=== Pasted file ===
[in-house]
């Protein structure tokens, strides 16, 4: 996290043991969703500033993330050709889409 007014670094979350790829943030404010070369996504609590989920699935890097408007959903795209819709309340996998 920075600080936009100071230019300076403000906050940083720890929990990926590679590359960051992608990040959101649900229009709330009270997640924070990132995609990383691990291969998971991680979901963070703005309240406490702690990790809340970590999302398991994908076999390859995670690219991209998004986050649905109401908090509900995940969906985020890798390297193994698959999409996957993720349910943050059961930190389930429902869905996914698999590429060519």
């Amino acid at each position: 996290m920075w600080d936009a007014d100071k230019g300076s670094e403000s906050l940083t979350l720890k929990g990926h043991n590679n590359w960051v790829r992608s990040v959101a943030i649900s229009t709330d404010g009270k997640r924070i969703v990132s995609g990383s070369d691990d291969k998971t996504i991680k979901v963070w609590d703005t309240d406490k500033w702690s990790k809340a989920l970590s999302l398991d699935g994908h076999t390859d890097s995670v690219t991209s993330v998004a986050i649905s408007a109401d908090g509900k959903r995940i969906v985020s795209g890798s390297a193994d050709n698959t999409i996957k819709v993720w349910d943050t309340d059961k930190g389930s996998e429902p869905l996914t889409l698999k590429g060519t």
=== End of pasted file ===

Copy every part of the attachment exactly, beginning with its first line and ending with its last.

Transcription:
[in-house]
């Protein structure tokens, strides 16, 4: 996290043991969703500033993330050709889409 007014670094979350790829943030404010070369996504609590989920699935890097408007959903795209819709309340996998 920075600080936009100071230019300076403000906050940083720890929990990926590679590359960051992608990040959101649900229009709330009270997640924070990132995609990383691990291969998971991680979901963070703005309240406490702690990790809340970590999302398991994908076999390859995670690219991209998004986050649905109401908090509900995940969906985020890798390297193994698959999409996957993720349910943050059961930190389930429902869905996914698999590429060519």
């Amino acid at each position: 996290m920075w600080d936009a007014d100071k230019g300076s670094e403000s906050l940083t979350l720890k929990g990926h043991n590679n590359w960051v790829r992608s990040v959101a943030i649900s229009t709330d404010g009270k997640r924070i969703v990132s995609g990383s070369d691990d291969k998971t996504i991680k979901v963070w609590d703005t309240d406490k500033w702690s990790k809340a989920l970590s999302l398991d699935g994908h076999t390859d890097s995670v690219t991209s993330v998004a986050i649905s408007a109401d908090g509900k959903r995940i969906v985020s795209g890798s390297a193994d050709n698959t999409i996957k819709v993720w349910d943050t309340d059961k930190g389930s996998e429902p869905l996914t889409l698999k590429g060519t």